On the first boot of the game, it crashed. Oh, I thought. Maybe something didn't install right. Maybe it's a fluke. Nope. Every instance of every game I tried to boot with Bot Of Legends running crashed my game. It didn't matter what mods I had installed, which ones were on or off, or even if I was playing the right champion; across all my test games, Bot Of Legends being active on my computer crashed my League of Legends game every time. Add on hat my Windows Defender was getting irritated about some malware it thought I had installed, and I moved on to option B: ELOBuddy.
Where Bot Of Legends was user-ambivalent if not user-hostile, ELOBuddy made it a bit easier for me to jump in and start modding. That should be no surprise, as ELOBuddy's main service is a subscription; though it boasts offering a free version as well, the "VIP" edition encourages users to pay up monthly for its best options, including VIP-exclusive scripts.
A screencap of the BoL editor, where scripts can be injected and edited. I'm not in the business of giving a scripting company my cash, so I opted for the free version, and gave ELOBuddy the same fake, temporary email account I fed Bot Of Legends. Though it accepted my sign-up, after adding my Ezreal mods of choice and booting up League of Legends again, it crashed my instance, this time giving me a very specific message: I would have to wait until the next day to make use of ELOBuddy. Account restrictions make some level of sense. I played my game script-less and carried on with my day.
A day later, I found out my ELOBuddy account was banned. And in further attempts to create accounts, any I made on or tried to access from this computer received a ban as well, even when made with proper, long-standing email accounts. It seems either I have a nasty streak of luck, or ELOBuddy's security measures are fairly solid.
So, in the end, my cheating venture ended in absolute failure, but I learned a few things.
Cheating is surprisingly difficult, as the measures put in place by Riot Games seem to be giving the scripters problems. Forums have announcements for every patch, and with each new iteration the time gap between the League of Legends patch hitting and the scripters beating the security measures widens.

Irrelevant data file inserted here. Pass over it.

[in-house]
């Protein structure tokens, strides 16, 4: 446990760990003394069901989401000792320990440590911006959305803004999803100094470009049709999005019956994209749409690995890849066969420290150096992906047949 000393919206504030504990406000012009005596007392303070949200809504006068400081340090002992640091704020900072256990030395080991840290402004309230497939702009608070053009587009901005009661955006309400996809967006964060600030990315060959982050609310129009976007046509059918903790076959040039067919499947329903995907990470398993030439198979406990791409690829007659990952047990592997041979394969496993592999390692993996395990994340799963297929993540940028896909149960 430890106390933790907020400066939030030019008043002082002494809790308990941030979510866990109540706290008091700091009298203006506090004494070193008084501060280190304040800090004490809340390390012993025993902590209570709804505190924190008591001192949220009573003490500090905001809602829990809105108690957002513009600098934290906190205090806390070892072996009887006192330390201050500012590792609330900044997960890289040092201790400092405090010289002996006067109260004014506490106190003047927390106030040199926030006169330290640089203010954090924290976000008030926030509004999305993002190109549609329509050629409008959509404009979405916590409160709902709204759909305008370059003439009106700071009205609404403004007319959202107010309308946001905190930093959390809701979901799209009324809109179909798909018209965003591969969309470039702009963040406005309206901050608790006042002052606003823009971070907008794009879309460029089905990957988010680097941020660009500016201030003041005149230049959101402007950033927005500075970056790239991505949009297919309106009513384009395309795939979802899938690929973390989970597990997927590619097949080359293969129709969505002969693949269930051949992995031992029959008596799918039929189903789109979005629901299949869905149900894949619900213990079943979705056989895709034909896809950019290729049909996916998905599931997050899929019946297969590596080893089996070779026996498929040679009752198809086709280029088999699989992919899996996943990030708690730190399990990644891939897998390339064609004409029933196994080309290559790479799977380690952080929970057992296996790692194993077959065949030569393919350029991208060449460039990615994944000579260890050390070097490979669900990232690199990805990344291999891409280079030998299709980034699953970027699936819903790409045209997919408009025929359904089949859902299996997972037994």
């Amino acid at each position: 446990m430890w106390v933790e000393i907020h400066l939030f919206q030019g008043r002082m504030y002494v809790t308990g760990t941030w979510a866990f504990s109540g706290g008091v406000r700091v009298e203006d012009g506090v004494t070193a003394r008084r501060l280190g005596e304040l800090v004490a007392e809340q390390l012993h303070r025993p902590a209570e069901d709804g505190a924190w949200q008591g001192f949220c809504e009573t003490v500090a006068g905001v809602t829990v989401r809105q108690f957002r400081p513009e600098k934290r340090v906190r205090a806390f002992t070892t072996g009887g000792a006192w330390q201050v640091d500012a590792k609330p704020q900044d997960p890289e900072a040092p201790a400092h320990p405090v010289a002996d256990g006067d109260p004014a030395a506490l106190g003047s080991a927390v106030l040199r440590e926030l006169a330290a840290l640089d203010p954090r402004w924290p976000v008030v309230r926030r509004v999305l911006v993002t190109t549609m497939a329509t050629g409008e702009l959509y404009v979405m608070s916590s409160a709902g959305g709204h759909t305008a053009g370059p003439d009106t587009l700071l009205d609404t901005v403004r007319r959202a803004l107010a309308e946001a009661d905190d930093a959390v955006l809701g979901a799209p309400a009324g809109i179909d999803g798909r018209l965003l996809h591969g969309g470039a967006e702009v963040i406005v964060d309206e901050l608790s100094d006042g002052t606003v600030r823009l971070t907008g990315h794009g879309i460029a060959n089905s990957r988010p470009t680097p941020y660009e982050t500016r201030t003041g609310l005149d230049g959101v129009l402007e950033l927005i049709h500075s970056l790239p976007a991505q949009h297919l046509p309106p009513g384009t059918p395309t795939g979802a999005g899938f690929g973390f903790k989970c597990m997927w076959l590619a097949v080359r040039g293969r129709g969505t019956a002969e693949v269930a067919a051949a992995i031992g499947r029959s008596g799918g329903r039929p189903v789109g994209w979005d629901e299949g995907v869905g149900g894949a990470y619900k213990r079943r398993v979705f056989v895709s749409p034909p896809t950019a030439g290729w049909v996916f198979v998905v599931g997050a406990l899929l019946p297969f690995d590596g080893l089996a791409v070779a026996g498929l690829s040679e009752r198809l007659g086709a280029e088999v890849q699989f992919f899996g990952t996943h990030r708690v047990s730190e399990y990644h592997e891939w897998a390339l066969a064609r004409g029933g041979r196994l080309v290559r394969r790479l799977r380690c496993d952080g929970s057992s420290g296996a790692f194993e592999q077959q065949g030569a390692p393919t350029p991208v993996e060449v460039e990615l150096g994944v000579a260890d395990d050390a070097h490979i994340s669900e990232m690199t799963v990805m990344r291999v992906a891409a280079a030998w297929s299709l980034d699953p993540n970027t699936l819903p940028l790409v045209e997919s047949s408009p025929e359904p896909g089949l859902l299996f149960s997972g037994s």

Scripting can be dangerous, at least for your computer's health. I was surprised to see only one instance of malware detection, but I purposefully avoided a good few suspicious download links, through tactics I learned in a youth of downloading viruses and then haphazardly trying to rectify the situation. A younger me would have run into a bit more trouble.
The biggest surprise, though, was how commercialized the scene was. Almost every service I looked into offered some level of subscription for their services. While some had a free version available, they usually offered significantly fewer features, and part of me suspects my difficulty in getting the scripting to work was due, at least in part, to not being a paying customer. A few torrents I eyed on the way down to cheat-town boasted names like "ELOBuddy-Cracked." Usually, torrenters cracking and uploading your service means you've reached a certain level of market demand.
So while I might be the world's worst cheater, I at least learned something: That $US10 ($13) million settlement in the Leaguesharp case might not have been as over-the-top as I had initially thought. It's no surprise that sites like these keep popping up like hydra heads, each boasting their own suite of community tools and scripts, at reasonable-enough rates to hide on your parents' credit cards.